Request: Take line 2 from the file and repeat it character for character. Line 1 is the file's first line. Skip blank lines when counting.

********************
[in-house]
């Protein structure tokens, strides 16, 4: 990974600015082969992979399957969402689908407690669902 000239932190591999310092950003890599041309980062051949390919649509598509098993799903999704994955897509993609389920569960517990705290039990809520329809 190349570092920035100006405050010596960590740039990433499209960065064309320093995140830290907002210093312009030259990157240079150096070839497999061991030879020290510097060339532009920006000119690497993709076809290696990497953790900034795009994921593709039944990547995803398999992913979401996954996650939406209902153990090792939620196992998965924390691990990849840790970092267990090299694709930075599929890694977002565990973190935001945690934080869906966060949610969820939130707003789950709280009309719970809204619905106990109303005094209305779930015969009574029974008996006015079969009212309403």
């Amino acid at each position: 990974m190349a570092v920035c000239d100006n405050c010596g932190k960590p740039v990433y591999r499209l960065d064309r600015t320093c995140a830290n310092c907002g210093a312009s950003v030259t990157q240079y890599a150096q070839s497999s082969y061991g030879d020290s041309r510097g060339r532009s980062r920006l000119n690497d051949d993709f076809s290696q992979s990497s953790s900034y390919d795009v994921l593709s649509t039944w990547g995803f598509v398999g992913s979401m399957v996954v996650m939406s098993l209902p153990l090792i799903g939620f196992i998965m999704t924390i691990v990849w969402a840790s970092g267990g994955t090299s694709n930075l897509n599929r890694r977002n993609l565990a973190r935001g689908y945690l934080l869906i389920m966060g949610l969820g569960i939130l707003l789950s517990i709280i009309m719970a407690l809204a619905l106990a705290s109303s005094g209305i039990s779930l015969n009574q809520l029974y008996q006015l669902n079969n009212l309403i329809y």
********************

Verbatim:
């Protein structure tokens, strides 16, 4: 990974600015082969992979399957969402689908407690669902 000239932190591999310092950003890599041309980062051949390919649509598509098993799903999704994955897509993609389920569960517990705290039990809520329809 190349570092920035100006405050010596960590740039990433499209960065064309320093995140830290907002210093312009030259990157240079150096070839497999061991030879020290510097060339532009920006000119690497993709076809290696990497953790900034795009994921593709039944990547995803398999992913979401996954996650939406209902153990090792939620196992998965924390691990990849840790970092267990090299694709930075599929890694977002565990973190935001945690934080869906966060949610969820939130707003789950709280009309719970809204619905106990109303005094209305779930015969009574029974008996006015079969009212309403």